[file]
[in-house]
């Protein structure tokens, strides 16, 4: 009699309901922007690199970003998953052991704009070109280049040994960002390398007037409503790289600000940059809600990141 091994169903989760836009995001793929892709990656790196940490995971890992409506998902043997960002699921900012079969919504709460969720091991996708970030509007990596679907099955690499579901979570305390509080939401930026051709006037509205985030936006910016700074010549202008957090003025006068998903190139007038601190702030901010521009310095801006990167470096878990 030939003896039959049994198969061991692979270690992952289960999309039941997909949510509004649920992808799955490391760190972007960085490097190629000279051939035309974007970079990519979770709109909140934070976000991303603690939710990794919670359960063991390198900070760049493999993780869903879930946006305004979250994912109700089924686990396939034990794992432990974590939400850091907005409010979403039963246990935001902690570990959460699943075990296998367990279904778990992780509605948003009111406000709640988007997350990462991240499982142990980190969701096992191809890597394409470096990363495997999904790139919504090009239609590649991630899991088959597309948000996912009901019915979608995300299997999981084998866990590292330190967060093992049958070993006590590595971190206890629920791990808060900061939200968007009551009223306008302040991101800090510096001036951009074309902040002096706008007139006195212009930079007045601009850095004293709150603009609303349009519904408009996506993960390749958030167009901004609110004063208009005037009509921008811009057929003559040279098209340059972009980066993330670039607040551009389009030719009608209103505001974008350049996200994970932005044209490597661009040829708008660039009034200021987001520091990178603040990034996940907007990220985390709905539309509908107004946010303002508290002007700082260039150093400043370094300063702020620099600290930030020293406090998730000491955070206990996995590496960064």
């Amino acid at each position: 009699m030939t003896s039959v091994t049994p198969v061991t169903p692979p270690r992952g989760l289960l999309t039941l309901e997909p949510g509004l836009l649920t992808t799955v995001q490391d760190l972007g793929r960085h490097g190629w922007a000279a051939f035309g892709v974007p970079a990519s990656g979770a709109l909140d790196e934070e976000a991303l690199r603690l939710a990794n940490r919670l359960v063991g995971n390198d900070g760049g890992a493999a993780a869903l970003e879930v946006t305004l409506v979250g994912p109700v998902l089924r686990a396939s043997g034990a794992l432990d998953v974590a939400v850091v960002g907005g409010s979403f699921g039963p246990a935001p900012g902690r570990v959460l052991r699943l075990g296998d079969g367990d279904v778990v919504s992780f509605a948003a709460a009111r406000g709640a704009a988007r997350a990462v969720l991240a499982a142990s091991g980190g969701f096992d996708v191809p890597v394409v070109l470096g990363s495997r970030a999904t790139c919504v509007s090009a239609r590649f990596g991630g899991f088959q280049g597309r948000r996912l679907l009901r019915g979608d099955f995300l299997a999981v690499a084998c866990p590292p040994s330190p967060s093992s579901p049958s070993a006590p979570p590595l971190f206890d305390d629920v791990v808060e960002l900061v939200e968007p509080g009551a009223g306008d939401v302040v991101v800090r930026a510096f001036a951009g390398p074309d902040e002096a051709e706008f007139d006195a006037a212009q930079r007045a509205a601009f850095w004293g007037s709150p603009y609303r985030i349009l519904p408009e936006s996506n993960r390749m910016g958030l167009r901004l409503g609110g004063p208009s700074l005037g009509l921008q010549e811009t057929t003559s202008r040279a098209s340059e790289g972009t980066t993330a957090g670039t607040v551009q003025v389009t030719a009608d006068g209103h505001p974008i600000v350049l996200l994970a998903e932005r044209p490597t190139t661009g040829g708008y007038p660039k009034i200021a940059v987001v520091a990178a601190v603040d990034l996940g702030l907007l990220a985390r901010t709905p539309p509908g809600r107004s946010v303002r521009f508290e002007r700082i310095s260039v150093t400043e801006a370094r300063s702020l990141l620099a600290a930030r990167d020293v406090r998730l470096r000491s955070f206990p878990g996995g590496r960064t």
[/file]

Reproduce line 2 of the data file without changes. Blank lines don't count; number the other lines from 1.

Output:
């Protein structure tokens, strides 16, 4: 009699309901922007690199970003998953052991704009070109280049040994960002390398007037409503790289600000940059809600990141 091994169903989760836009995001793929892709990656790196940490995971890992409506998902043997960002699921900012079969919504709460969720091991996708970030509007990596679907099955690499579901979570305390509080939401930026051709006037509205985030936006910016700074010549202008957090003025006068998903190139007038601190702030901010521009310095801006990167470096878990 030939003896039959049994198969061991692979270690992952289960999309039941997909949510509004649920992808799955490391760190972007960085490097190629000279051939035309974007970079990519979770709109909140934070976000991303603690939710990794919670359960063991390198900070760049493999993780869903879930946006305004979250994912109700089924686990396939034990794992432990974590939400850091907005409010979403039963246990935001902690570990959460699943075990296998367990279904778990992780509605948003009111406000709640988007997350990462991240499982142990980190969701096992191809890597394409470096990363495997999904790139919504090009239609590649991630899991088959597309948000996912009901019915979608995300299997999981084998866990590292330190967060093992049958070993006590590595971190206890629920791990808060900061939200968007009551009223306008302040991101800090510096001036951009074309902040002096706008007139006195212009930079007045601009850095004293709150603009609303349009519904408009996506993960390749958030167009901004609110004063208009005037009509921008811009057929003559040279098209340059972009980066993330670039607040551009389009030719009608209103505001974008350049996200994970932005044209490597661009040829708008660039009034200021987001520091990178603040990034996940907007990220985390709905539309509908107004946010303002508290002007700082260039150093400043370094300063702020620099600290930030020293406090998730000491955070206990996995590496960064």